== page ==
|Sunday, November 16, 2003|
Flavours from a Bengali
Bengali food is not just about a thali of rice or bowl of fish. Food is an important part of Bengali culture and a leisurely meal of many items, which requires long hours of labour and ingenuity in the kitchen tells an interesting tale of the lifestyle of the Bengalis. Fish, of course, is the main course and a meal without it is just unthinkable.
But the most interesting part of meal is the way it is served. The traditional way of serving food is on the floor, where individual pieces of carpet called asanas are spread for each person to sit on. The meal is served on a large platter made of bell metal or steel or, if one goes into the interiors of Bengal, on a banana leaf.
Eating is almost a ritual here. Around the platter, a number of small metal or earthen bowls are arranged in which a portion of dal, vegetables, fish curry, meat, chutney and dessert are served. In the centre of the platter sits a small mould of piping hot rice flanked by some fried vegetables, a wedge of lime, a whole green chilli and salt. A little hole is made to pour in a spoonful of ghee to flavour the initial mouthfuls of rice.
The eating ritual follows a regular course. It starts with something bitter called a shukto or bhaja made from bitter gourd. Next comes the rice served with dal and fried potatoes or aubergine or pumpkin. This is followed by tarkari, a seasonal vegetable preparation with gravy. Then comes the fish or macher jhol. Sometimes, depending on the occasion or the status, there may be two varieties. This is followed by mangsho or mutton curry along with chutney or ambol. Lastly comes the dessert, which could be the mishti doi or sweet yogurt and a sweet like the famous Bengali rossogolla. Finally, to help the well-stuffed Bengali stomach in the process of digestion comes the paan. This is what makes an ideal sumptuous Bengali lunch or dinner!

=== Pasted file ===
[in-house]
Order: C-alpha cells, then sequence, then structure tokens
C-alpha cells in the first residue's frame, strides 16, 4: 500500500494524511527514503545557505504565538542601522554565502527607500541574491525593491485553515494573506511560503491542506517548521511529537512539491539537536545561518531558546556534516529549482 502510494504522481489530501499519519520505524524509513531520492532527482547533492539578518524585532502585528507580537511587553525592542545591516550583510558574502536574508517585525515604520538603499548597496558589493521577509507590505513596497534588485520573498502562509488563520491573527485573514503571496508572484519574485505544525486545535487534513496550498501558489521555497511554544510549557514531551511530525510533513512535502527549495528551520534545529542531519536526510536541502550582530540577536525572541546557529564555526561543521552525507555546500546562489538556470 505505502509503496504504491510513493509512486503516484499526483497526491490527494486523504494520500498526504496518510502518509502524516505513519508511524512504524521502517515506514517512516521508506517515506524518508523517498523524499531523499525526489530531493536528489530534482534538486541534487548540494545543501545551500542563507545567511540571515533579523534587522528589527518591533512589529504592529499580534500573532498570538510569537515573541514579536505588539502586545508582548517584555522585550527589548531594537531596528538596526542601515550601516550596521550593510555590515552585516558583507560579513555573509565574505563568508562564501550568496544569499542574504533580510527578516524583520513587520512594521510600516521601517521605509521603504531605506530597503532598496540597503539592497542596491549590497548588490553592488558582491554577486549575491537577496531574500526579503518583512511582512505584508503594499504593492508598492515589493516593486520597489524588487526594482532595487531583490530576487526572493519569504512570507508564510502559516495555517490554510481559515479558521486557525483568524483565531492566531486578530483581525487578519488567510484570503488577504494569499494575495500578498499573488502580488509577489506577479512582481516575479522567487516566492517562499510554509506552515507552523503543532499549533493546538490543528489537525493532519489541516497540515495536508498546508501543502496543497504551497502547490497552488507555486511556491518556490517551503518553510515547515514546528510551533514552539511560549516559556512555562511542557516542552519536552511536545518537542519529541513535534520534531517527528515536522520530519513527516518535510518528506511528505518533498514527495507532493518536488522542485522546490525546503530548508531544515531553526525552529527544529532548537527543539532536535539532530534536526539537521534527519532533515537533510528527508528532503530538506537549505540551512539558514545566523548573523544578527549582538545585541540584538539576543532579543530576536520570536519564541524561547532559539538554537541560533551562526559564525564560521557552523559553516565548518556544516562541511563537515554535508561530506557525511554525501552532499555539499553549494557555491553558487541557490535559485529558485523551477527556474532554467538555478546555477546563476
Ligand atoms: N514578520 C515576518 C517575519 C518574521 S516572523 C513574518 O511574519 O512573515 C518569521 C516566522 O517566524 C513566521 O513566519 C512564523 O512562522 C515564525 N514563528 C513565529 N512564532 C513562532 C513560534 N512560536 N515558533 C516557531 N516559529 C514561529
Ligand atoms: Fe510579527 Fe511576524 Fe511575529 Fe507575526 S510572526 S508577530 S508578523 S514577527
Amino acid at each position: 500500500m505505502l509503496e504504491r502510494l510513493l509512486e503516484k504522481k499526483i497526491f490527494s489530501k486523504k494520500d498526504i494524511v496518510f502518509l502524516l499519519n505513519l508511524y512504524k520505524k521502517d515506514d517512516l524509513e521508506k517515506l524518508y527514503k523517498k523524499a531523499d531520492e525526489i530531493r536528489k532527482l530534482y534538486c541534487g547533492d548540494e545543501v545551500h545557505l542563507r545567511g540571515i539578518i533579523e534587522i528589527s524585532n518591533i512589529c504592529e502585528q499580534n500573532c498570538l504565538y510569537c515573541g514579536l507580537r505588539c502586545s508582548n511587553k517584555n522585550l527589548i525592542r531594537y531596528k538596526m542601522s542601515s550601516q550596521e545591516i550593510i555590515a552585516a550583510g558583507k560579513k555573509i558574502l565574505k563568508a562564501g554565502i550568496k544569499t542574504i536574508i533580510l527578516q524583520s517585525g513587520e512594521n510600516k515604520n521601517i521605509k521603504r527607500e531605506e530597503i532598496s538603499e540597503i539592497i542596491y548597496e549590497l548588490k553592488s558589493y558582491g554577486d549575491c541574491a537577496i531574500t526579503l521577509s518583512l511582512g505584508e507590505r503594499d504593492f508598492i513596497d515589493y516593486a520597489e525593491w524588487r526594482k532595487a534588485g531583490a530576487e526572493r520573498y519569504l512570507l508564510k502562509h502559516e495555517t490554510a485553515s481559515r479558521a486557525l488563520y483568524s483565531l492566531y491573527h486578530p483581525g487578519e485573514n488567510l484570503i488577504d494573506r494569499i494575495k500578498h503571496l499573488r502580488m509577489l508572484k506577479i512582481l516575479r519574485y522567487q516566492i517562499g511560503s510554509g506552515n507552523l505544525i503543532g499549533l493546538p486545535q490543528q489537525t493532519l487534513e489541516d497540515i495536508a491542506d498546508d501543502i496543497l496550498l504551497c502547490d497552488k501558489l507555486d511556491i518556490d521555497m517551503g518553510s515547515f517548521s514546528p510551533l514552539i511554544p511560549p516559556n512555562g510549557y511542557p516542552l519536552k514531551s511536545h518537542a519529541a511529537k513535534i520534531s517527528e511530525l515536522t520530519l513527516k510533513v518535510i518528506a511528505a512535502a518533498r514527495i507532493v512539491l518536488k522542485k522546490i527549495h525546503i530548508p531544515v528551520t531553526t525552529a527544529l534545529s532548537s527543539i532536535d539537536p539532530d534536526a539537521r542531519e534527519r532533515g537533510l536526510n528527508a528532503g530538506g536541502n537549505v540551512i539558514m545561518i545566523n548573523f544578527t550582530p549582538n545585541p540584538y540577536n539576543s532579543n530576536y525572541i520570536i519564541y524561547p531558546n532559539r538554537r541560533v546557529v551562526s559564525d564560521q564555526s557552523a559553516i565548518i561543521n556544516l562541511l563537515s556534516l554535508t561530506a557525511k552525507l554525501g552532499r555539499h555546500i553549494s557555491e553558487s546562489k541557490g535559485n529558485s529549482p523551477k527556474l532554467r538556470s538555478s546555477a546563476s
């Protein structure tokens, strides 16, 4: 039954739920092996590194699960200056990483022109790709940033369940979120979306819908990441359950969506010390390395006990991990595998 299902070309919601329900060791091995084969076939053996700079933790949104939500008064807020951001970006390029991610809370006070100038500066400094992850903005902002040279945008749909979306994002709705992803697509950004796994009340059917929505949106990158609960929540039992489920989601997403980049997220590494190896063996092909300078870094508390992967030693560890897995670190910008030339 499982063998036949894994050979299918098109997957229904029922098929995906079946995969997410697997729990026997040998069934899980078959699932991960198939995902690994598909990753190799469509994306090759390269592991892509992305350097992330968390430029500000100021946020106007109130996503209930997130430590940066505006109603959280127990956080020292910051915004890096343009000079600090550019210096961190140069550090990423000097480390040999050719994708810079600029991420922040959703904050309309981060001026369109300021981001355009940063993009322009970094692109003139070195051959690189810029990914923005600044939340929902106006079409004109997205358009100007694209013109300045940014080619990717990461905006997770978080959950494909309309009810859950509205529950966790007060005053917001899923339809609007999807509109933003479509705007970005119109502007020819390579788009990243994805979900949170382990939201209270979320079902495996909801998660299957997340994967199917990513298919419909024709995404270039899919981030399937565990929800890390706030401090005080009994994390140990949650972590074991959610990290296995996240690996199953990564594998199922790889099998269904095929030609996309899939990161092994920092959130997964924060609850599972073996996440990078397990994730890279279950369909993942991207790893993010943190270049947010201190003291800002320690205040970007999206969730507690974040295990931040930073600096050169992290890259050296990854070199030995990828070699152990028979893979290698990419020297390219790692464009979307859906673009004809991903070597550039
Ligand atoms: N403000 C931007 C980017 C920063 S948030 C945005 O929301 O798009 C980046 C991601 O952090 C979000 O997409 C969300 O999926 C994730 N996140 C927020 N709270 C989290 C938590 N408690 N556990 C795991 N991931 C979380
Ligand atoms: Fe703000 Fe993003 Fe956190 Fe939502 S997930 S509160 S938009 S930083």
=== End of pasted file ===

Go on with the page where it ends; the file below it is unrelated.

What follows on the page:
Eating with hand is an accepted table manner here. for they believe that apart from its functional aspect, the fingers provide an awareness to the texture as the food is individually dealt with.Another peculiar habit that never ceases to amaze non Bengalis is the accumulation of remnants. Practically everything right from succulent vegetable stalks to fish bones, heads, meat and chicken bones are meticulously chewed and ground out of its juices.
Bhapa hilsa or steamed hilsa
600 gm hilsa fillets cleaned
100 gm black mustard soaked and made into paste
2 gm kalongi or aniseed
2 gm termeric
1/2 cup coconut paste
20 gm mustard oil
5 gm green chilli paste
salt to taste and one lime
Method: Clean and wash the fish pieces and marinate with salt and lime. Then smear the pieces with the mustard paste and keep aside for 30 minutes. Heat mustard oil in a kadhai, add kalonji and turmeric. When heated, add to the marinated fish. Now the fish can either be steamed as individual pieces wrapped in banana leaf or directly in a cooker or even baked in a microwave.
Deboning of the hilsa is a time-consuming process and comes with practice.
500 gm rahu, 1’’ thick pcs
250 gm yoghurt
salt to taste
15 gm sugar
120 ml oil
150 gm onions, groung into paste
15 gm ginger
3 pieces cinanmon
4 pieces cloves
4 pieces cardamom
2 bay leaves
5 gm turmeric
5 gm ghee
5 gm green chillies
5 gm coriander leaves
Dust the fish with salt
and turmeric and fry lightly in oil. Heat in a kadhai, add ghee,
then whole garam masala. Stir for a minute, add onion paste,
ginger and turmeric. Fry until brown , add yoghurt and salt. As soon as
it boils, add fish and green chillies, reduce heat and simmer for a few
minutes. Remove from heat and adjust seasoning and garnish with chopped